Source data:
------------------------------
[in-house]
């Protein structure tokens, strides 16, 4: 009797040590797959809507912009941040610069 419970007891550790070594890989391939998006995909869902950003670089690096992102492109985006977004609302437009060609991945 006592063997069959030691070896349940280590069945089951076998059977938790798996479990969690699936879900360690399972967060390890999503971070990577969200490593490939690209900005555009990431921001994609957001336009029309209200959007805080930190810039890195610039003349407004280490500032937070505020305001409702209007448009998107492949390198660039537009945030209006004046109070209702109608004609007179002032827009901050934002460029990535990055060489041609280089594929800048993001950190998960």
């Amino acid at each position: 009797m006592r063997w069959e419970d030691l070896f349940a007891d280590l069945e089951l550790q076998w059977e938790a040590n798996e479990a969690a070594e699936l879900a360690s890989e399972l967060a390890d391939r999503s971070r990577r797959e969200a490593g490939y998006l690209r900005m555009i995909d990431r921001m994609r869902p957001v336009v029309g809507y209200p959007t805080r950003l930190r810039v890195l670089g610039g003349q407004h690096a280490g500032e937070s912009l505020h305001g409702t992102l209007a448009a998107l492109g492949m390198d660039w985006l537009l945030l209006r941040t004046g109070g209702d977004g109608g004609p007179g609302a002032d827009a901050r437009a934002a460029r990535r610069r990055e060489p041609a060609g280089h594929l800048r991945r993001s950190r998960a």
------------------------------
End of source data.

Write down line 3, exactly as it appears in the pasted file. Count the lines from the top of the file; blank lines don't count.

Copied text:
């Amino acid at each position: 009797m006592r063997w069959e419970d030691l070896f349940a007891d280590l069945e089951l550790q076998w059977e938790a040590n798996e479990a969690a070594e699936l879900a360690s890989e399972l967060a390890d391939r999503s971070r990577r797959e969200a490593g490939y998006l690209r900005m555009i995909d990431r921001m994609r869902p957001v336009v029309g809507y209200p959007t805080r950003l930190r810039v890195l670089g610039g003349q407004h690096a280490g500032e937070s912009l505020h305001g409702t992102l209007a448009a998107l492109g492949m390198d660039w985006l537009l945030l209006r941040t004046g109070g209702d977004g109608g004609p007179g609302a002032d827009a901050r437009a934002a460029r990535r610069r990055e060489p041609a060609g280089h594929l800048r991945r993001s950190r998960a």